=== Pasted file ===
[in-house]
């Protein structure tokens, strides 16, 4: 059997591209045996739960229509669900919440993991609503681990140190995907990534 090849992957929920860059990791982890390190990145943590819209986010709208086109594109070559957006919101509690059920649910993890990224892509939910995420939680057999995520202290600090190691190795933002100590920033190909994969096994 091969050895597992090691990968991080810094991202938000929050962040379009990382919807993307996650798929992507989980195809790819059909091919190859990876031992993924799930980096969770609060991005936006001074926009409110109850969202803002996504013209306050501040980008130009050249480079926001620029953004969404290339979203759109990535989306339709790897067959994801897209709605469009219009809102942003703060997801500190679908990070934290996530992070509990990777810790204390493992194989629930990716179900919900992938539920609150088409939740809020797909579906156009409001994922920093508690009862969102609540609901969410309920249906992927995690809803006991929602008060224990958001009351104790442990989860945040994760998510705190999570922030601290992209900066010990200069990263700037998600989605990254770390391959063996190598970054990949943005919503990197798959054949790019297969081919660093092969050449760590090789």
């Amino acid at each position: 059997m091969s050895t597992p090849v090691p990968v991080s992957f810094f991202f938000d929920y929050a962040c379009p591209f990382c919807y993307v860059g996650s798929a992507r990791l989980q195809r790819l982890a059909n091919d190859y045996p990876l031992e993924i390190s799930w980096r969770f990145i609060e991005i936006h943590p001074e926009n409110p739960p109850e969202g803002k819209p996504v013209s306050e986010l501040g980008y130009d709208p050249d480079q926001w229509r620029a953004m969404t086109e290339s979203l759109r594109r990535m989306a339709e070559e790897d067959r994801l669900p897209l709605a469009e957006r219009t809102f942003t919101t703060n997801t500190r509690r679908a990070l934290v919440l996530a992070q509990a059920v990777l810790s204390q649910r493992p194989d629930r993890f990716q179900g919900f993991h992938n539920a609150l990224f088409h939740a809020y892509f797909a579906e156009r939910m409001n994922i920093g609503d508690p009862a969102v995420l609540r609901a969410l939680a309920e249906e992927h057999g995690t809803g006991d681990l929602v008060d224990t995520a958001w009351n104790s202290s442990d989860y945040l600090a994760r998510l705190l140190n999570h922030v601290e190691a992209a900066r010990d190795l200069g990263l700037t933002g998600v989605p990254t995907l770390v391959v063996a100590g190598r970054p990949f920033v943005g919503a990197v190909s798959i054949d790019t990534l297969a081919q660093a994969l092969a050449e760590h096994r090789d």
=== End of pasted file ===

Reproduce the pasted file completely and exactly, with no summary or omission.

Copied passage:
[in-house]
């Protein structure tokens, strides 16, 4: 059997591209045996739960229509669900919440993991609503681990140190995907990534 090849992957929920860059990791982890390190990145943590819209986010709208086109594109070559957006919101509690059920649910993890990224892509939910995420939680057999995520202290600090190691190795933002100590920033190909994969096994 091969050895597992090691990968991080810094991202938000929050962040379009990382919807993307996650798929992507989980195809790819059909091919190859990876031992993924799930980096969770609060991005936006001074926009409110109850969202803002996504013209306050501040980008130009050249480079926001620029953004969404290339979203759109990535989306339709790897067959994801897209709605469009219009809102942003703060997801500190679908990070934290996530992070509990990777810790204390493992194989629930990716179900919900992938539920609150088409939740809020797909579906156009409001994922920093508690009862969102609540609901969410309920249906992927995690809803006991929602008060224990958001009351104790442990989860945040994760998510705190999570922030601290992209900066010990200069990263700037998600989605990254770390391959063996190598970054990949943005919503990197798959054949790019297969081919660093092969050449760590090789």
């Amino acid at each position: 059997m091969s050895t597992p090849v090691p990968v991080s992957f810094f991202f938000d929920y929050a962040c379009p591209f990382c919807y993307v860059g996650s798929a992507r990791l989980q195809r790819l982890a059909n091919d190859y045996p990876l031992e993924i390190s799930w980096r969770f990145i609060e991005i936006h943590p001074e926009n409110p739960p109850e969202g803002k819209p996504v013209s306050e986010l501040g980008y130009d709208p050249d480079q926001w229509r620029a953004m969404t086109e290339s979203l759109r594109r990535m989306a339709e070559e790897d067959r994801l669900p897209l709605a469009e957006r219009t809102f942003t919101t703060n997801t500190r509690r679908a990070l934290v919440l996530a992070q509990a059920v990777l810790s204390q649910r493992p194989d629930r993890f990716q179900g919900f993991h992938n539920a609150l990224f088409h939740a809020y892509f797909a579906e156009r939910m409001n994922i920093g609503d508690p009862a969102v995420l609540r609901a969410l939680a309920e249906e992927h057999g995690t809803g006991d681990l929602v008060d224990t995520a958001w009351n104790s202290s442990d989860y945040l600090a994760r998510l705190l140190n999570h922030v601290e190691a992209a900066r010990d190795l200069g990263l700037t933002g998600v989605p990254t995907l770390v391959v063996a100590g190598r970054p990949f920033v943005g919503a990197v190909s798959i054949d790019t990534l297969a081919q660093a994969l092969a050449e760590h096994r090789d």